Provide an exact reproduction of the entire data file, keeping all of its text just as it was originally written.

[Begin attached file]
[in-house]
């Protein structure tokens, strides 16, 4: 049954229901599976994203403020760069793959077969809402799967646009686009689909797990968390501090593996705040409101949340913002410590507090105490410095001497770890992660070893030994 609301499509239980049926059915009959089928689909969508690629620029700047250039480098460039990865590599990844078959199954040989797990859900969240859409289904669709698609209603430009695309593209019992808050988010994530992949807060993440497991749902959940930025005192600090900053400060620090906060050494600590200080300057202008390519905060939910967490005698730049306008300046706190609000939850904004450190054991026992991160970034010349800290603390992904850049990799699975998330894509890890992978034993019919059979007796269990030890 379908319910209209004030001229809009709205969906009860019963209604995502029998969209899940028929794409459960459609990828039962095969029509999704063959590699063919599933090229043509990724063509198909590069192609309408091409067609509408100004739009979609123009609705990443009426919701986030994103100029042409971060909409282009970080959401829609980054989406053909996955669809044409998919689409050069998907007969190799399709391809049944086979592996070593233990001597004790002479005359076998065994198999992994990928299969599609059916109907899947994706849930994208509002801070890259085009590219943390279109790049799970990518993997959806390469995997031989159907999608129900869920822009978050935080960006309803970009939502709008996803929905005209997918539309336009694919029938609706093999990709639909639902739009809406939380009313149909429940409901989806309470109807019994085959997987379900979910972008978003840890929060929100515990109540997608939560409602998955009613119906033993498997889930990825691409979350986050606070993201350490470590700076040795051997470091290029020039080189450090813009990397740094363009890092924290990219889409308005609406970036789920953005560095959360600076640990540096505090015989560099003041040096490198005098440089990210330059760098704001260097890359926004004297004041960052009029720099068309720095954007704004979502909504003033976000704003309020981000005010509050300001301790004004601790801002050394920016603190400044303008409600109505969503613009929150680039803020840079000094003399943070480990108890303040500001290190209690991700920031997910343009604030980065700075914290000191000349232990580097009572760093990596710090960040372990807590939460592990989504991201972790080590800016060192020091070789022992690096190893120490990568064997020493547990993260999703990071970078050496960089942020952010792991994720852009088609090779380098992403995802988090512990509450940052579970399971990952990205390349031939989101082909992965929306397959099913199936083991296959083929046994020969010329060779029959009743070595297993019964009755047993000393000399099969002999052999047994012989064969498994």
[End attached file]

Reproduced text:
[in-house]
């Protein structure tokens, strides 16, 4: 049954229901599976994203403020760069793959077969809402799967646009686009689909797990968390501090593996705040409101949340913002410590507090105490410095001497770890992660070893030994 609301499509239980049926059915009959089928689909969508690629620029700047250039480098460039990865590599990844078959199954040989797990859900969240859409289904669709698609209603430009695309593209019992808050988010994530992949807060993440497991749902959940930025005192600090900053400060620090906060050494600590200080300057202008390519905060939910967490005698730049306008300046706190609000939850904004450190054991026992991160970034010349800290603390992904850049990799699975998330894509890890992978034993019919059979007796269990030890 379908319910209209004030001229809009709205969906009860019963209604995502029998969209899940028929794409459960459609990828039962095969029509999704063959590699063919599933090229043509990724063509198909590069192609309408091409067609509408100004739009979609123009609705990443009426919701986030994103100029042409971060909409282009970080959401829609980054989406053909996955669809044409998919689409050069998907007969190799399709391809049944086979592996070593233990001597004790002479005359076998065994198999992994990928299969599609059916109907899947994706849930994208509002801070890259085009590219943390279109790049799970990518993997959806390469995997031989159907999608129900869920822009978050935080960006309803970009939502709008996803929905005209997918539309336009694919029938609706093999990709639909639902739009809406939380009313149909429940409901989806309470109807019994085959997987379900979910972008978003840890929060929100515990109540997608939560409602998955009613119906033993498997889930990825691409979350986050606070993201350490470590700076040795051997470091290029020039080189450090813009990397740094363009890092924290990219889409308005609406970036789920953005560095959360600076640990540096505090015989560099003041040096490198005098440089990210330059760098704001260097890359926004004297004041960052009029720099068309720095954007704004979502909504003033976000704003309020981000005010509050300001301790004004601790801002050394920016603190400044303008409600109505969503613009929150680039803020840079000094003399943070480990108890303040500001290190209690991700920031997910343009604030980065700075914290000191000349232990580097009572760093990596710090960040372990807590939460592990989504991201972790080590800016060192020091070789022992690096190893120490990568064997020493547990993260999703990071970078050496960089942020952010792991994720852009088609090779380098992403995802988090512990509450940052579970399971990952990205390349031939989101082909992965929306397959099913199936083991296959083929046994020969010329060779029959009743070595297993019964009755047993000393000399099969002999052999047994012989064969498994």